Sometimes it is necessary to revoke an identification in a 1031 exchange.
For example, Dwight is doing a Section 1031 exchange involving a 300 unit apartment complex he owns in San Antonio, Texas, and has identified three replacement properties under the Three Property Rule. He then learns that one of the properties he has identified is no longer available.
What should he do?
Dwight should revoke his identification of the unavailable property and identify a new replacement property in its place.
An identification of replacement property can be revoked at any time before the end of the identification period.
If Dwight did nothing, he would be left with only two replacement properties, and if those properties did not close he would be unable to complete a Section 1031 exchange.
If, however, Dwight timely revokes the identification of the property that is no longer available — or appropriate — for whatever reason — then he can add a new property to his identification list.
For maximum security when using the Three Property rule, the goal is to end the identification period having named three qualified and suitable replacement properties, any of which can be used as a replacement property in the exchange.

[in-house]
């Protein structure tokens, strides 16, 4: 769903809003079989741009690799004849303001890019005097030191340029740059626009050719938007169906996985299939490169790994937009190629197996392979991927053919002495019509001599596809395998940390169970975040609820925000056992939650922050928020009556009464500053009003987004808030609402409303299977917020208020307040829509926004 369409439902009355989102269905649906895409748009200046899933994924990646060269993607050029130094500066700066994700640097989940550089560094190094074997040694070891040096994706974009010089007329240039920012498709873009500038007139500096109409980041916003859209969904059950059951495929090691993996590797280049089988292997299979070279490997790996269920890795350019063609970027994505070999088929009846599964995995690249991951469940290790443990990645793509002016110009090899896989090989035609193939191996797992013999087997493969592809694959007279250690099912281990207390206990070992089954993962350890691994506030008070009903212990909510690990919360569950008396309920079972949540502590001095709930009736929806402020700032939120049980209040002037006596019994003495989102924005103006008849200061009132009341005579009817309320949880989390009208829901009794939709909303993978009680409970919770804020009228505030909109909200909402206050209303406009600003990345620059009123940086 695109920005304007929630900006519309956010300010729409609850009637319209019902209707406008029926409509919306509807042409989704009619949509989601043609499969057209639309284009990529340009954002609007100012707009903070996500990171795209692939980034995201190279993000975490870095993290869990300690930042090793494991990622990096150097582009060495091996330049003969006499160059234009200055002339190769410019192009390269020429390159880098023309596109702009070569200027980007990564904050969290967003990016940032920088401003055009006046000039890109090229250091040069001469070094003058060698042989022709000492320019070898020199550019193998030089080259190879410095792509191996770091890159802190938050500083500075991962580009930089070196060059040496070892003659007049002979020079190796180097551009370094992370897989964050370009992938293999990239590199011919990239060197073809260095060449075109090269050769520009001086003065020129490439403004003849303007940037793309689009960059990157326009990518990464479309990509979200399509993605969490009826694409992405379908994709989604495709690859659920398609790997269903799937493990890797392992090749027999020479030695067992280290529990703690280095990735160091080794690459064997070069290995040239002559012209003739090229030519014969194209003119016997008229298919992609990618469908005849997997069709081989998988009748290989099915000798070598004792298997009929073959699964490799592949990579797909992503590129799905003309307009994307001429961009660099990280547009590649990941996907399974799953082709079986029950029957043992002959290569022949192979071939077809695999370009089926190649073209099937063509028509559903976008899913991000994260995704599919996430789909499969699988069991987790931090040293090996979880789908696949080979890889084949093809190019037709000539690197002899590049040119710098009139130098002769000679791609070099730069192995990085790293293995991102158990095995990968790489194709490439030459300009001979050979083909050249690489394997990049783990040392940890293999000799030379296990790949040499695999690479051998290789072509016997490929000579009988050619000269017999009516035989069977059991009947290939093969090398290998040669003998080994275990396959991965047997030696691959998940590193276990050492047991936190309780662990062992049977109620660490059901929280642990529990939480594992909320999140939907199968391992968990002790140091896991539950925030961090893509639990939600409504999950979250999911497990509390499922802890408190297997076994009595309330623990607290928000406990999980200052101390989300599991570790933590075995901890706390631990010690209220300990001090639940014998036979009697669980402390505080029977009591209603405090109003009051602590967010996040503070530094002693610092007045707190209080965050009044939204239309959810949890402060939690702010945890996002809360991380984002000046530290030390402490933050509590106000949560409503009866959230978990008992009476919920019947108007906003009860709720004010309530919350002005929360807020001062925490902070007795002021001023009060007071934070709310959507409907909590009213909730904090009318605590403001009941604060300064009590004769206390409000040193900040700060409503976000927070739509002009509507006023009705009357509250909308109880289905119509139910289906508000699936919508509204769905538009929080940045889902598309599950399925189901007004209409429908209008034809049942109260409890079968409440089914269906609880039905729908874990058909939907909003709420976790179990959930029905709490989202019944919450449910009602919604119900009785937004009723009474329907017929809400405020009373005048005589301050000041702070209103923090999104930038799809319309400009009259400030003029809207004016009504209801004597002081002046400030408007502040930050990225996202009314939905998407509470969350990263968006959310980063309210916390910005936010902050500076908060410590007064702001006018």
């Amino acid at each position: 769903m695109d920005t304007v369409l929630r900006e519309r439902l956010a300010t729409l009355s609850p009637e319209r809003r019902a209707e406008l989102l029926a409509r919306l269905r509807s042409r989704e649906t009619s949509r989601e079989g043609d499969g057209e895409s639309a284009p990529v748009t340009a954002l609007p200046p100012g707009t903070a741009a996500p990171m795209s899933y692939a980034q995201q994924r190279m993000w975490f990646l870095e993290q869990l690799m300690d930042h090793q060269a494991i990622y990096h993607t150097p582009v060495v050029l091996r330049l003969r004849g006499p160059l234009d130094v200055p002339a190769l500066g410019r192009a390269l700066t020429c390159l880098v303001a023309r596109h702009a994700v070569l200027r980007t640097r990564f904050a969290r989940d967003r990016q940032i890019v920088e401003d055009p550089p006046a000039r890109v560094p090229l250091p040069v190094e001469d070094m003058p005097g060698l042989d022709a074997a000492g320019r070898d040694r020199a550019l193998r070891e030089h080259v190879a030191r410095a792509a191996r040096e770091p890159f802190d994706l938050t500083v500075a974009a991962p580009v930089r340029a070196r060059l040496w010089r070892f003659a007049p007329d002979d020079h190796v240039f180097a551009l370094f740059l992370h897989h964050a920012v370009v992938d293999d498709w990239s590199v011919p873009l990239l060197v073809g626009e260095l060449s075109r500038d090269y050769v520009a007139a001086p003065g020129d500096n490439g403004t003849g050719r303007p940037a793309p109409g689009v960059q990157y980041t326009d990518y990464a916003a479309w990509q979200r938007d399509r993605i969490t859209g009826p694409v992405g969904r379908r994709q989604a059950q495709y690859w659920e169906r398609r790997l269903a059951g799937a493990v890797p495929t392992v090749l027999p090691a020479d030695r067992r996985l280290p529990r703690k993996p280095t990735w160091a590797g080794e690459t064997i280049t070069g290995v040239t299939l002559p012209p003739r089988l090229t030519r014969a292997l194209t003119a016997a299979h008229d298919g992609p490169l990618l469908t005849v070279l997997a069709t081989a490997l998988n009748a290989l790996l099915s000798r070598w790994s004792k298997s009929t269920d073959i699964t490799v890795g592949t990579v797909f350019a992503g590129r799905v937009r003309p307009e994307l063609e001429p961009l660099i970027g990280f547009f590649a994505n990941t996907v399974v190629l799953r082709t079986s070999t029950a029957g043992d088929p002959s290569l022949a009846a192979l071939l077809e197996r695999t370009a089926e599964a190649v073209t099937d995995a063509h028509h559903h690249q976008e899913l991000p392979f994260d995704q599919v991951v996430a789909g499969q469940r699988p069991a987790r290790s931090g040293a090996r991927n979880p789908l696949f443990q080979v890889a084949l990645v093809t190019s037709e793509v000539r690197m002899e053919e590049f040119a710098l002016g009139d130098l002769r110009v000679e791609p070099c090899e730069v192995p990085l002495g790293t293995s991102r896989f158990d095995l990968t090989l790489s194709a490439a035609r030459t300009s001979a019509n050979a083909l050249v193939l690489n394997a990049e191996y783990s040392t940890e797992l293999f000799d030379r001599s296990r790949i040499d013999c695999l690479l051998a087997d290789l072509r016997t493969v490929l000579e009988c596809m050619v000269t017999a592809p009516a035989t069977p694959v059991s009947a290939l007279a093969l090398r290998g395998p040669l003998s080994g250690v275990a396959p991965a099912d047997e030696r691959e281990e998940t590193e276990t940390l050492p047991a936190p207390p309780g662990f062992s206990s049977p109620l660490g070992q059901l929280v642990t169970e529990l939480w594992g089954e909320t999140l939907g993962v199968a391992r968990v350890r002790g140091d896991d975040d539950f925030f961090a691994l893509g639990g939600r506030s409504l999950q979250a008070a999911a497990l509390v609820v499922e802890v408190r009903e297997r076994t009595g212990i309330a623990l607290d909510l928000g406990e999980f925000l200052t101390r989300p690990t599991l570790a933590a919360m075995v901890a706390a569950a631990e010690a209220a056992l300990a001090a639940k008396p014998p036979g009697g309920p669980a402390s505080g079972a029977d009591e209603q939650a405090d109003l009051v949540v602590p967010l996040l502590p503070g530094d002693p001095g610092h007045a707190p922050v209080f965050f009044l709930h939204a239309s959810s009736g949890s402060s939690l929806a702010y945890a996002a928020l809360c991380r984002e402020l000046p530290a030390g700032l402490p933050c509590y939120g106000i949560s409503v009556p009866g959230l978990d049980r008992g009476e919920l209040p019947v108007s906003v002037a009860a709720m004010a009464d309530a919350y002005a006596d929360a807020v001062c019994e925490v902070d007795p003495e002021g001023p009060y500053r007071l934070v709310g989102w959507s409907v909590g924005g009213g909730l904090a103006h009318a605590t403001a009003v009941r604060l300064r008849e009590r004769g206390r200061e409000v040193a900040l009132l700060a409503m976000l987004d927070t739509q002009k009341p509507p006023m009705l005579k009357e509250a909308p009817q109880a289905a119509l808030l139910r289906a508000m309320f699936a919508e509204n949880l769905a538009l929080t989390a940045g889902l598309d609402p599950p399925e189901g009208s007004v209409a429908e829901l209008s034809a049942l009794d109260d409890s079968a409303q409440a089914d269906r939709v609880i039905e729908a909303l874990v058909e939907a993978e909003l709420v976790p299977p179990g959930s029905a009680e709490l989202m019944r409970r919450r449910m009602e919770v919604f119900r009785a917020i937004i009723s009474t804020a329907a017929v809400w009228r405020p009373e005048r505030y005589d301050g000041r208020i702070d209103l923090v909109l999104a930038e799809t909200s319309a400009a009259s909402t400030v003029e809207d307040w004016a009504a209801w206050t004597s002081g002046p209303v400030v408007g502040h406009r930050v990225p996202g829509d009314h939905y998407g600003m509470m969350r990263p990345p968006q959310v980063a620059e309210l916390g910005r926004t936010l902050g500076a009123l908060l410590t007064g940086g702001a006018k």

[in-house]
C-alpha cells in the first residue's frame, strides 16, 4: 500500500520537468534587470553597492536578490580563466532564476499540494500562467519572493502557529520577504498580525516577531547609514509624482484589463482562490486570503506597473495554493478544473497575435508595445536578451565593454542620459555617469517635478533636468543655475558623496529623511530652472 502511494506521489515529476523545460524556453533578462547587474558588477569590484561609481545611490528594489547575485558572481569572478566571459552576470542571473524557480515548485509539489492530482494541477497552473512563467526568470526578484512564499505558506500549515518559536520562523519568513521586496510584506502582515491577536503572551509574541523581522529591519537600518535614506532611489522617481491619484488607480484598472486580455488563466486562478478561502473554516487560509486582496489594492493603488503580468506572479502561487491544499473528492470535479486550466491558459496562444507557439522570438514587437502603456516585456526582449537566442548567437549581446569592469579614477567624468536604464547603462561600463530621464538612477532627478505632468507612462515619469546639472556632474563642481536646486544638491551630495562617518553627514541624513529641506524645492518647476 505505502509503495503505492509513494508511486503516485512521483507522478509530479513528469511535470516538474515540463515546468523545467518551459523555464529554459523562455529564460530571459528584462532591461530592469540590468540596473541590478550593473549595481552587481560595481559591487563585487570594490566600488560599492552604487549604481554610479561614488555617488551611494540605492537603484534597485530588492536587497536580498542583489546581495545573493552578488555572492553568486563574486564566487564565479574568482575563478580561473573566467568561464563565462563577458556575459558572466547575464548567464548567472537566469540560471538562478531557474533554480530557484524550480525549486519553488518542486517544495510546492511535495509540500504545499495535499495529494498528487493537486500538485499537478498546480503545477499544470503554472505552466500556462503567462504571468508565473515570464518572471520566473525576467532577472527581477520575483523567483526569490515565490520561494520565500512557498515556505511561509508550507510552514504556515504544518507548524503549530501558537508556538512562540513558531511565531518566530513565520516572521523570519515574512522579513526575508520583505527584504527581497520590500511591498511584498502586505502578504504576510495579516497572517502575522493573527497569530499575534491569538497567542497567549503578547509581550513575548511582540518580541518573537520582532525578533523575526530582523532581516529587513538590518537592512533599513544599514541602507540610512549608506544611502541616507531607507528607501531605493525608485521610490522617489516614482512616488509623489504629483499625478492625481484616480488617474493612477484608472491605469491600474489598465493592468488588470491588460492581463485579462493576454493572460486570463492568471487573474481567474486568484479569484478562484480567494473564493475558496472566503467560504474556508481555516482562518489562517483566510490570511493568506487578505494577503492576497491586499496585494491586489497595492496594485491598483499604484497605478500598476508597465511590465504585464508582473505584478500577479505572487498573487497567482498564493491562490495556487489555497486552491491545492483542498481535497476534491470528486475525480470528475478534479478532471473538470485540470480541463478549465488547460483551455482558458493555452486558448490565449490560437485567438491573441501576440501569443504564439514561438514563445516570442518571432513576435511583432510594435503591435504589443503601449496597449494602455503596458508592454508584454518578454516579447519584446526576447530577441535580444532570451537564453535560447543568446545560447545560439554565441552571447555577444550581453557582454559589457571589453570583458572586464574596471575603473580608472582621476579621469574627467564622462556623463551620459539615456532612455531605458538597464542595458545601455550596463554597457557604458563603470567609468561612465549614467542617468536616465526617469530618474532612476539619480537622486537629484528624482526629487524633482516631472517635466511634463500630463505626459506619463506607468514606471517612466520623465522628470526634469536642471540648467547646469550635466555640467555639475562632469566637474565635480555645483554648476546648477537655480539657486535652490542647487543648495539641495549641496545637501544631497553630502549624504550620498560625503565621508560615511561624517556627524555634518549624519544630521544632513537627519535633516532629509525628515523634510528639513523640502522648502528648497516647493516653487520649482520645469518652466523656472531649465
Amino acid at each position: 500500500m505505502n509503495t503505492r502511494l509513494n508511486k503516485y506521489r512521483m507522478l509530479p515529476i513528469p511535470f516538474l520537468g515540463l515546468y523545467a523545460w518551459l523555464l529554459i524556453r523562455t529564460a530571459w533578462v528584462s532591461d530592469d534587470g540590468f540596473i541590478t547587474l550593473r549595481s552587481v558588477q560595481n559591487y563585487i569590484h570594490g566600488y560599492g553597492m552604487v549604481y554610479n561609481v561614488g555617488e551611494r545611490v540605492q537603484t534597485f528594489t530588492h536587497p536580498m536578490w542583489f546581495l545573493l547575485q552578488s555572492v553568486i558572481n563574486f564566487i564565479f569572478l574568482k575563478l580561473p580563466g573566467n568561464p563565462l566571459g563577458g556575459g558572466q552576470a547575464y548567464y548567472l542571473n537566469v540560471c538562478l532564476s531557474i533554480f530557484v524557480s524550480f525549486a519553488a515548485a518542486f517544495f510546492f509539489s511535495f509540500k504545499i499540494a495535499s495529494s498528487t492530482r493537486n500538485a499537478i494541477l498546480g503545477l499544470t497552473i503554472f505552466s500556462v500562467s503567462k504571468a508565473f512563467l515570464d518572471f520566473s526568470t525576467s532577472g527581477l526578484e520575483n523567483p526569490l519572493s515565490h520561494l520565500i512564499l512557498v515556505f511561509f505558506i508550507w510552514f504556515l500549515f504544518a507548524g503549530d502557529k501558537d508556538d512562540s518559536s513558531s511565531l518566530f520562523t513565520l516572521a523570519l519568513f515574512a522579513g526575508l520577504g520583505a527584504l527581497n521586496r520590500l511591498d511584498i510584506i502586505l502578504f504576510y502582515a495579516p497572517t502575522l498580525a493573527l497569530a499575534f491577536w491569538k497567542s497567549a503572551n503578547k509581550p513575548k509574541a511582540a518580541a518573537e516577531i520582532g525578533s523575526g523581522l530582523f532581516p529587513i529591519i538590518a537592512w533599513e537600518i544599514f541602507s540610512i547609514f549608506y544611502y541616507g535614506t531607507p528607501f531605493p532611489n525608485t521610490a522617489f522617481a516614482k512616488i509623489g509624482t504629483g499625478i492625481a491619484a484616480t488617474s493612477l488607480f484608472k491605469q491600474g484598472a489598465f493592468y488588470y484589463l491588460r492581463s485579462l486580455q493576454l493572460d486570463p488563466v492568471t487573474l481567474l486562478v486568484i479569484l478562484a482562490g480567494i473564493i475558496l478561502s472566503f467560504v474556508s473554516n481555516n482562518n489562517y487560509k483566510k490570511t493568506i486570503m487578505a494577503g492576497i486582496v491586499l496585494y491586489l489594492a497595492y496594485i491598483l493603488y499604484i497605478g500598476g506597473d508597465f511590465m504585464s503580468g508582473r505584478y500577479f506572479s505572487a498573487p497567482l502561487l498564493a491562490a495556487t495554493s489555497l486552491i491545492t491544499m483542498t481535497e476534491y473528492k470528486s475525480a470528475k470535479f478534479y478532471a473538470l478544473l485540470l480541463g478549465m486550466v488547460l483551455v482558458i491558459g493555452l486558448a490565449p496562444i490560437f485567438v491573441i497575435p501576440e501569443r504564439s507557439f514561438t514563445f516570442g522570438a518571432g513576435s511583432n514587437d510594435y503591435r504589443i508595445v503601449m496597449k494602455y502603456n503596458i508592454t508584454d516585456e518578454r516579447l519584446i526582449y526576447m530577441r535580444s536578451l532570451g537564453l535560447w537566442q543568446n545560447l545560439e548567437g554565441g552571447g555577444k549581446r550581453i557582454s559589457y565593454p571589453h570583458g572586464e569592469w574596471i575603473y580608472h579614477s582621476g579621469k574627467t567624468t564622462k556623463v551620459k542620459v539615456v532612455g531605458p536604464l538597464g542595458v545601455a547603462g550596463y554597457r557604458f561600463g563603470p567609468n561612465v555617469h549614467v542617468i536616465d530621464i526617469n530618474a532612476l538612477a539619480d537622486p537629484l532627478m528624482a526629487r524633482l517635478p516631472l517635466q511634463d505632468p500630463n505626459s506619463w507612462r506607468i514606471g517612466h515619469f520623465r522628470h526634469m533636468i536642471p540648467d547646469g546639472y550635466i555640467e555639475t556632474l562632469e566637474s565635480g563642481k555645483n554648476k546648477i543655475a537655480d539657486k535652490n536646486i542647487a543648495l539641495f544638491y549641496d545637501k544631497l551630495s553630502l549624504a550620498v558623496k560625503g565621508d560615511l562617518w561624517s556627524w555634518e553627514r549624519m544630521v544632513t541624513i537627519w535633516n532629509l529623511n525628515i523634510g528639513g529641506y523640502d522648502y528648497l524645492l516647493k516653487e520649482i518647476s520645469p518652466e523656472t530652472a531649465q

This strategy also applies to other 1031 exchange identification rules (the 200 Percent Rule and the 95 Percent Rule).
Remember, too, that the revocation of identification must, like the earlier initial identification, be made in a written document signed by you that unambiguously describes the property whose identification you have chosen to revoke.
And as with the earlier identification, a revocation of identification must be hand delivered, mailed, telecopied, or otherwise sent to either the person obligated to transfer the replacement property to the exchanger, or any other person involved in the exchange other than the taxpayer or a disqualified person.
To contact Melissa J. Fox about serving as a qualified intermediary or for other 1031 exchange services, send an email to firstname.lastname@example.org